‘Abdu’l-Bahá’s Response to the Doctrine of the Unity of Existence
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How to Cite

Brown, K. “‘Abdu’l-Bahá’s Response to the Doctrine of the Unity of Existence”. The Journal of Bahá’í Studies, vol. 11, no. 3-4, Sept. 2001, pp. 1-24, doi:10.31581/jbs-11.3-4.469(2001).


The specific doctrine of the “unity of existence” (wahdat al-wujúd) in Islam originated with the teachings of the Sufi master Ibn ‘Arabí, and it soon became widely accepted by other Sufis. Among the philosophers it had a notable influence on the ideas of Mullá Sadrá whose al-Asfár al-Arba‘a (The Four Journeys), remains at the center of traditional philosophical studies in Iran. The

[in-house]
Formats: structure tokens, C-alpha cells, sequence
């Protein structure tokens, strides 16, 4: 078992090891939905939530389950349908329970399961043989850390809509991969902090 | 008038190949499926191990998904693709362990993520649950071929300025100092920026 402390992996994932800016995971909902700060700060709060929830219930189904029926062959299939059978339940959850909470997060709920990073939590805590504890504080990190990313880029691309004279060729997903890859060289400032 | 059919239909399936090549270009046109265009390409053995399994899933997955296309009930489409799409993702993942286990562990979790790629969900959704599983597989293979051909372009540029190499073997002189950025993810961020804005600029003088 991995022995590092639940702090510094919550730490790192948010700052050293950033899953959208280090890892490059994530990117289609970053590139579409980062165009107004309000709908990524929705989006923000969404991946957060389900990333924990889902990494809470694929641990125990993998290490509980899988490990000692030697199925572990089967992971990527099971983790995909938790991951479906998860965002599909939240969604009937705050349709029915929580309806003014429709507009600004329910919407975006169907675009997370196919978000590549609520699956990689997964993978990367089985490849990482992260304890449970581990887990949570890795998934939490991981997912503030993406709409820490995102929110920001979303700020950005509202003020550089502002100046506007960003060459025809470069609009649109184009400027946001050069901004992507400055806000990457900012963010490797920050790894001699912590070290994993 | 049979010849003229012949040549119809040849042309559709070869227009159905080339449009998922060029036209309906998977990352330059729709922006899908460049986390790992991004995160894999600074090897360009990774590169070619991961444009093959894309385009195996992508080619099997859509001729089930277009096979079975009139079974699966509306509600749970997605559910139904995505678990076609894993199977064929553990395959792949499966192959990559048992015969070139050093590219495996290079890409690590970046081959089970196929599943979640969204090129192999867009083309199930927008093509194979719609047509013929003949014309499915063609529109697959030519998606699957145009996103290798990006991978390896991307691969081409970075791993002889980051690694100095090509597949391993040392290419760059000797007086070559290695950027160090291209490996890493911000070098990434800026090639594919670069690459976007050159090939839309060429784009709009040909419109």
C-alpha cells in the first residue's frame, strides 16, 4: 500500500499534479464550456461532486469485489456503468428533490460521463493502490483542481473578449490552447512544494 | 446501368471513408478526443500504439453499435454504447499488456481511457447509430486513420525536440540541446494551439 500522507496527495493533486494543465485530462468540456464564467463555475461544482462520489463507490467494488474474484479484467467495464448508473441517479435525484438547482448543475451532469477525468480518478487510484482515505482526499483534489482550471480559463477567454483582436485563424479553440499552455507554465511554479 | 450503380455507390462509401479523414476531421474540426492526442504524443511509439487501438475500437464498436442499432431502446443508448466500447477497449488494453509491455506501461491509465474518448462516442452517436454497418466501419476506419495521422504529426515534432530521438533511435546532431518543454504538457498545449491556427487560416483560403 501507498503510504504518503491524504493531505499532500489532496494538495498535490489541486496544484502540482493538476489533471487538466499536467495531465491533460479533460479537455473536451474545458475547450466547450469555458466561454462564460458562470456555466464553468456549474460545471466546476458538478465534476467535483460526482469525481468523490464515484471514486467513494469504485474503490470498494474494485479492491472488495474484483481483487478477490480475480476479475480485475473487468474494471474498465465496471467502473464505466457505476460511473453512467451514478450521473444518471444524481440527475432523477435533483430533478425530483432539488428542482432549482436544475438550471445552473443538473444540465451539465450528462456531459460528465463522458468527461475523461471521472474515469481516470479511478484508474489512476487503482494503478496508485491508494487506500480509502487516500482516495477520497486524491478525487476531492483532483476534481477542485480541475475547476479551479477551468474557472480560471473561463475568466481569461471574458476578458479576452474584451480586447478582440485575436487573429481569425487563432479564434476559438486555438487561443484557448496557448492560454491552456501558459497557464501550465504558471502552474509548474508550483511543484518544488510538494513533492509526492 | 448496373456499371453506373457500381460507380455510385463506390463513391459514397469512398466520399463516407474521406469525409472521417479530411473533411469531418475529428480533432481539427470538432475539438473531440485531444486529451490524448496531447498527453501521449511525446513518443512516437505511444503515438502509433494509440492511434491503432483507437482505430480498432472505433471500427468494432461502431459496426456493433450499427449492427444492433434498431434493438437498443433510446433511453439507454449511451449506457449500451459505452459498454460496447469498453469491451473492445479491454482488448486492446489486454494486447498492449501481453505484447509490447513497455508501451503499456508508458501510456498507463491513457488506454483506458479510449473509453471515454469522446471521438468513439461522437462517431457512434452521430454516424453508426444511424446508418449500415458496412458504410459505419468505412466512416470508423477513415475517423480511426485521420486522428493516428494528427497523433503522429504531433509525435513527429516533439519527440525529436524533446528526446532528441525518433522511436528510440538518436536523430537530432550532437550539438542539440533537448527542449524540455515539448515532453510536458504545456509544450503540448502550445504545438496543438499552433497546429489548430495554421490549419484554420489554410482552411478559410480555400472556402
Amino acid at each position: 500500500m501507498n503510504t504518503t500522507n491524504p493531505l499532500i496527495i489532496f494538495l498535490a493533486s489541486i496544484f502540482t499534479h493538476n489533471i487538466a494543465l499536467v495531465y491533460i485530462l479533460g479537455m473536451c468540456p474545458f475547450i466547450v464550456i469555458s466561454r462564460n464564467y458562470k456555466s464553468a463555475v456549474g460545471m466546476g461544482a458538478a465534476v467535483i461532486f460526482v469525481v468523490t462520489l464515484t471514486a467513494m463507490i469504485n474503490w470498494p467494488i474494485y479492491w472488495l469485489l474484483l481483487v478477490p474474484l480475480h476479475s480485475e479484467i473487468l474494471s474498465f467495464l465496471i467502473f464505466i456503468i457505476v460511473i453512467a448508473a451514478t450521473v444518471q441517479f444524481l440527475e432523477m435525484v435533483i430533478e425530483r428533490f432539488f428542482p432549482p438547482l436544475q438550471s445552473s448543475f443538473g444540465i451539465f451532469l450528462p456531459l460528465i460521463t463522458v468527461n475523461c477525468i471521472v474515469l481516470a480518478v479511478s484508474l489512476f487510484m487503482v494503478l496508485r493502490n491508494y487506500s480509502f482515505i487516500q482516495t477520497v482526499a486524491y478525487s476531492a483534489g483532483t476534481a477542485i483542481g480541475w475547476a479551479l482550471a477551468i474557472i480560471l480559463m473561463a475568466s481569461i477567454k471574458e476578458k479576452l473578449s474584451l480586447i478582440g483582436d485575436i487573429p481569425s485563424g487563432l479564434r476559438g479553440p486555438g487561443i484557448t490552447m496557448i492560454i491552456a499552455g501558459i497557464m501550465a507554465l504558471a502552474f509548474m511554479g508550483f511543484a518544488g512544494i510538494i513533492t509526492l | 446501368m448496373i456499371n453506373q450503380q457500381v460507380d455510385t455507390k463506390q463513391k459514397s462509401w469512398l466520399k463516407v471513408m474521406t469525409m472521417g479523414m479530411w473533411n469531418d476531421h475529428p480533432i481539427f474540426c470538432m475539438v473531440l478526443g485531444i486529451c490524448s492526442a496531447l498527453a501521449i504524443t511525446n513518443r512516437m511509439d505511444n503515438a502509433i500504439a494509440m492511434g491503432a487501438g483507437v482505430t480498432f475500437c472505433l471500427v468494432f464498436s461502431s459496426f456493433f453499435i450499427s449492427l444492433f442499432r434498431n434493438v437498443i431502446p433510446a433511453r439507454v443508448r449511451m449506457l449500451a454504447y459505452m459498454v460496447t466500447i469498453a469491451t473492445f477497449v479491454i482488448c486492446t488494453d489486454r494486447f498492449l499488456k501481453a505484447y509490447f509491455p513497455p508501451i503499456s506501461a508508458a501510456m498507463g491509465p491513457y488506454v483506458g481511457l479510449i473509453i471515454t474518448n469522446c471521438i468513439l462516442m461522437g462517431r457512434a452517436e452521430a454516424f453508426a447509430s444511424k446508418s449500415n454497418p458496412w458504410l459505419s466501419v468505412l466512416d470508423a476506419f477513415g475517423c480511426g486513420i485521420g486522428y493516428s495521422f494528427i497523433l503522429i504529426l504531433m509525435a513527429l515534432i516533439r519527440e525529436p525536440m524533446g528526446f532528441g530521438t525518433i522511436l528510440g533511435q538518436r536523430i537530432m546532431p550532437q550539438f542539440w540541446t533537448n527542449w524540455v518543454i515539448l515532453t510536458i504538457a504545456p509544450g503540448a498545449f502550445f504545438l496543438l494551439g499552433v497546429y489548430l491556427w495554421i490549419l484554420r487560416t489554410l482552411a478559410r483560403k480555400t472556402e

doctrine holds that existence (wujúd) belongs only to God, while the essences of all other things are uncreated manifestations or self-determinations of God’s hidden being. ‘Abdu’l-Bahá states that although the evidence for this viewpoint is complete and perfect from a certain perspective, relative to the station of the mystic, a higher stage exists wherein the mystic beholds only God while recognizing the essences of things as created and distinct from His Essence.

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